In announcing it is putting the brakes on any further large-scale irrigation funding this week, the Government pointed to the Provincial Growth Fund as an avenue to fund smaller water-storage projects, but such a solution was not simple, says Maraekakaho dairy farmer and Irrigation NZ board member Ivan Knauf.

Mr Knauf and his family farm 995ha at Wairua Farm, 430ha of which is dairy and the balance, including a support block, cropping and 40ha of wetland (work around which earned them one of a number of Ballance Farm Environment Awards in 2016).

Irrigation is used during the summer months, watering in excess of 400ha.

In the next week, construction of a 30,000 cubic metre capacity water storage dam was due to be completed, but the process of applying for and building such a dam was complicated, as was gaining funding, Mr Knauf said.


"Most of these funds take a lot of background work to make the application.

"For the individual farmers to do it is very onerous - there's also a lot of consenting work and it can be expensive in relation to the size of the storage area available on-farm.

"Not every farmer has the area to store water, and if they do it may not be efficient to put in a dam, so the costs increase accordingly."

He said putting in water storage had been part of Wairua Farm's strategy during the past five years, and planning was underway to install another dam to gain security of supply to supplement water taken from the Ngaruroro River in summer.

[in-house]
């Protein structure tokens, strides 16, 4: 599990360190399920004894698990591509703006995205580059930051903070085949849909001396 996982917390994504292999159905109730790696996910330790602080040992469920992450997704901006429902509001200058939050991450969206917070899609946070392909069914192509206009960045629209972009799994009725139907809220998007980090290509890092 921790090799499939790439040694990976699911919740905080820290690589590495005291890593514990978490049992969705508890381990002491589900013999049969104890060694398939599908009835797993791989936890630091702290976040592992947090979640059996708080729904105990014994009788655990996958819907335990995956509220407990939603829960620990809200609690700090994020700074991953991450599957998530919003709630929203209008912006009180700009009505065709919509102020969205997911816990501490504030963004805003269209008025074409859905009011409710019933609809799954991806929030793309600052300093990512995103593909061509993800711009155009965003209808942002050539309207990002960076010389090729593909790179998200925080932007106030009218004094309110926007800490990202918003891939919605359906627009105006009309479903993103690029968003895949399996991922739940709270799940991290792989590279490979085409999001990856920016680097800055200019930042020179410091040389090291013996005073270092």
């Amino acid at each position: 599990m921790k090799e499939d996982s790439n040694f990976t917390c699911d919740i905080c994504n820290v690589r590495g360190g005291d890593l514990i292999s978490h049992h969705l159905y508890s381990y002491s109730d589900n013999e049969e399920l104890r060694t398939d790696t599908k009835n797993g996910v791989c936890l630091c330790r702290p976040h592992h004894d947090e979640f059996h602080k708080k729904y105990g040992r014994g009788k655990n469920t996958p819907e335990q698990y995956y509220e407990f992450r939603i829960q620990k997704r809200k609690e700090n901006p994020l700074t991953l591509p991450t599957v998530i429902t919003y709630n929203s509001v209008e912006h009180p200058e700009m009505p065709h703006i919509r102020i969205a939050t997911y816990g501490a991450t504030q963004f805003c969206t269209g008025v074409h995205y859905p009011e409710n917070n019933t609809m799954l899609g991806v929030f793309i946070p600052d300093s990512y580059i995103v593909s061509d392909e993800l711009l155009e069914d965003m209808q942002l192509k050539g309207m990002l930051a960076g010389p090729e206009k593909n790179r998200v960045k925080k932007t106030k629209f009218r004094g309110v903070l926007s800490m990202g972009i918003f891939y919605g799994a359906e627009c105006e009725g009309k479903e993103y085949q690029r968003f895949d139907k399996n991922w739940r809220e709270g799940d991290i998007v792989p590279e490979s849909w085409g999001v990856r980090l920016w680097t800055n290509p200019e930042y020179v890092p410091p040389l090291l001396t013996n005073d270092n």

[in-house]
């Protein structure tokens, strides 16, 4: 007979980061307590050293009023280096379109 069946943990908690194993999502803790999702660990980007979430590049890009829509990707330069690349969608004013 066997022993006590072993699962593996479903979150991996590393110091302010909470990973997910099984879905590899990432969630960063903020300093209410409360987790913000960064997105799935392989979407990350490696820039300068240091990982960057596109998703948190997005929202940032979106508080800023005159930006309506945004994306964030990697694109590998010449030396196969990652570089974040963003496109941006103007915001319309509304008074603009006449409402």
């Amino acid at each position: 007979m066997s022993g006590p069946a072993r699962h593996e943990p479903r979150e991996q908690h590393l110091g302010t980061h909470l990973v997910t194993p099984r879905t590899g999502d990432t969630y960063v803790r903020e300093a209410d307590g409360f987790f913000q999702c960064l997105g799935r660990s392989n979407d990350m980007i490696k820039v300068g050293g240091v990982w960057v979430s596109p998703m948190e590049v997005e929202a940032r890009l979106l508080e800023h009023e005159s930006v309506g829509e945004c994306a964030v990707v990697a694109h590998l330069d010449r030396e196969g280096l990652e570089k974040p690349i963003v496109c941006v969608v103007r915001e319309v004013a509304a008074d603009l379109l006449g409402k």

"Most of this farm is on a higher flow cut-off - we get cut off most years for 10 days to two weeks on average.

"The next dam should help with that because there are no more low flow river take allocations - any further irrigation will have to come from storage."

In his view, he said larger schemes should not be ruled out as they were cheaper in terms of paying for the background environmental work required.

"They have to be thoroughly researched and engineered well - there was a lost opportunity with the Ruataniwha dam being canned."

Mr Knauf was also a member of the Hawke's Bay Regional Council-led TANK group and said in that capacity he sat alongside representatives from Fish and Game and Forest & Bird.

"In many areas we have similar goals - their job is to raise environmental awareness and as producers and irrigators we have to be aware of environmental issues and effects.

"We do that here on our farm - for example we are looking at ways to reduce nitrogen leaching - we are constantly monitoring improvements and trying to improve environmental effects."

He said he hoped the country would not miss out on further opportunities given the Government's announcement this week.

"The Government has said it wants to increase horticulture - for that to happen we will need water to irrigate.

"We are all trying to make our management environmentally sustainable but we also have to make our businesses financially viable.

"I hope we do not chuck the baby out with the bathwater."